Phil Flynn is writer of The Energy Report, a daily market commentary discussing oil, the Middle East, American government, economics, and their effects on the world's energies markets, as well as other commodity markets. Contact Mr. Flynn at (888) 264-5665
Oil prices surged on increasing risk perception after the Iranian-backed militia killed 3 U.S. troops and wounded dozens more as the Biden administration’s Foreign Policy is making the world a more dangerous place and sadly much more dangerous for our men and women in the military. Pressure is building on Biden to respond against Iran as opposed to turning a blind eye to Iranian oil sanctions and giving this terror-sponsoring regime billions of dollars. Biden’s naivete about the danger of this regime has cost us all dearly.
The Wall Street Journal Opinion said, “It was bound to happen eventually, as President Biden was warned repeatedly. A drone or missile launched by Iran’s militia proxies would elude U.S. defenses and kill American soldiers. That’s what happened Sunday as three Americans were killed and 25 wounded at a U.S. base in Jordan near the Syrian border. The question now is what will the Commander in Chief do about it? Biden issued a statement Sunday that, “America’s heart is heavy” at the death of patriots who are the “best of our nation.” That sentiment is nice, and no doubt sincere, but at this point, it is inadequate and infuriating.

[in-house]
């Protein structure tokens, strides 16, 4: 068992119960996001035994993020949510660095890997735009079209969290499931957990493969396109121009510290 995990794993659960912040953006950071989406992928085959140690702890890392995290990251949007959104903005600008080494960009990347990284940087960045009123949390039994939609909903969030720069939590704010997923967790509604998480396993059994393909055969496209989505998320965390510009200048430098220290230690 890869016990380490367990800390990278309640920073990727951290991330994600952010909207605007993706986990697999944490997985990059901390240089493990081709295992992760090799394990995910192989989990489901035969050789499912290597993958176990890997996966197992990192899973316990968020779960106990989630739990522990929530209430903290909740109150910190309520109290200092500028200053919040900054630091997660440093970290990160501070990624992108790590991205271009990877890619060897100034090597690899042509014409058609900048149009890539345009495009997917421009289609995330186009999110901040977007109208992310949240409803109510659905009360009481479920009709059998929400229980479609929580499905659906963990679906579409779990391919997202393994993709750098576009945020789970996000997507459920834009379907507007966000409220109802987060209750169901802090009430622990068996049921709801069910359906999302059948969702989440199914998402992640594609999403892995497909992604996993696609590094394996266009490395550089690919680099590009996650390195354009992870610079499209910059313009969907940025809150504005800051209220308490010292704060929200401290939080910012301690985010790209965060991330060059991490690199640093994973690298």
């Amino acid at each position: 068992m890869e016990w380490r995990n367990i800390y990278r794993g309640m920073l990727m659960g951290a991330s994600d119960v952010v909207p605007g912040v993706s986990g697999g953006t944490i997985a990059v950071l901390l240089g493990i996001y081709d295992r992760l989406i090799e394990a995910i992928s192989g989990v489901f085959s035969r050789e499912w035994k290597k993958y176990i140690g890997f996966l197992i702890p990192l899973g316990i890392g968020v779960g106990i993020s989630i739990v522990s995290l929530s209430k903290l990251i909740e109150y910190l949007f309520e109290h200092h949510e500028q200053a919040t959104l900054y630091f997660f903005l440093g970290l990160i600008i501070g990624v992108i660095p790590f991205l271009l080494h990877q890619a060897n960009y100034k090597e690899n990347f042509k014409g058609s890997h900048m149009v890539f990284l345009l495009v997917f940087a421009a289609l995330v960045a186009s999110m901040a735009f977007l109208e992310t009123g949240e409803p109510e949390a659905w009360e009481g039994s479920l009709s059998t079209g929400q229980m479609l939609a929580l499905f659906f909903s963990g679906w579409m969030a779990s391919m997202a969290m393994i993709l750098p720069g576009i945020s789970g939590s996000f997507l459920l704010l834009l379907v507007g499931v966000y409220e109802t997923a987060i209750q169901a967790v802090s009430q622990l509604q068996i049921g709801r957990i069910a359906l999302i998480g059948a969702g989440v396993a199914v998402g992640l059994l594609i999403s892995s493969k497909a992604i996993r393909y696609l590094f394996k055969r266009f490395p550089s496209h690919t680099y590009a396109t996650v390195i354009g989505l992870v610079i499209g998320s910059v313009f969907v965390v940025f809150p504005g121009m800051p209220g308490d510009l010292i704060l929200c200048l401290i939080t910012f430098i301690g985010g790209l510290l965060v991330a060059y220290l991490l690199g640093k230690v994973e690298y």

The sorry truth is that these casualties are the result of the Biden’s policy choices. Mr. Biden has tolerated more than 150 Iranian proxy attacks on U.S. forces in the Middle East since October. Only occasionally has he or the administration registered more than rhetorical displeasure by retaliating militarily, and only then with limited airstrikes. Biden refused to change course even after U.S. troops suffered traumatic brain injuries. A Christmas Day proxy attack in Iraq left a U.S. Army pilot in a coma. Last week, more than a month later, Chief Warrant Officer 4 Garrett Illerbrunn was finally “sitting up in the chair for the first time for most of the day,” and “alert with both eyes opened and following,” his family’s medical blog says.
Mr. Biden vowed Sunday to, “hold all those responsible to account at a time and in a manner our choosing,” though that stock line rings increasingly hollow. He has no choice now other than to approve strikes in retaliation, but targeting the responsible militia is insufficient. The Journal says one thing to watch is whether the Administration will react to this attack by putting more pressure on Israel to stop its campaign against Hamas. This would validate the claim of the militias that they are merely targeting the U.S. because it supports Israel. And it would tell Iran that its militia drone and missile campaign has succeeded in easing pressure on Hamas. But this is how this administration thinks.
Oil prices popped on the opening Sunday night and have pulled back and filled the gap but are still going to be trading nervous with substantial upside risk. Any ministration is going to have increasing pressure on it to do something. In the meantime the Red Sea is still a danger zone. On Friday an oil tanker was actually hit. The risk to oil supplies is still high.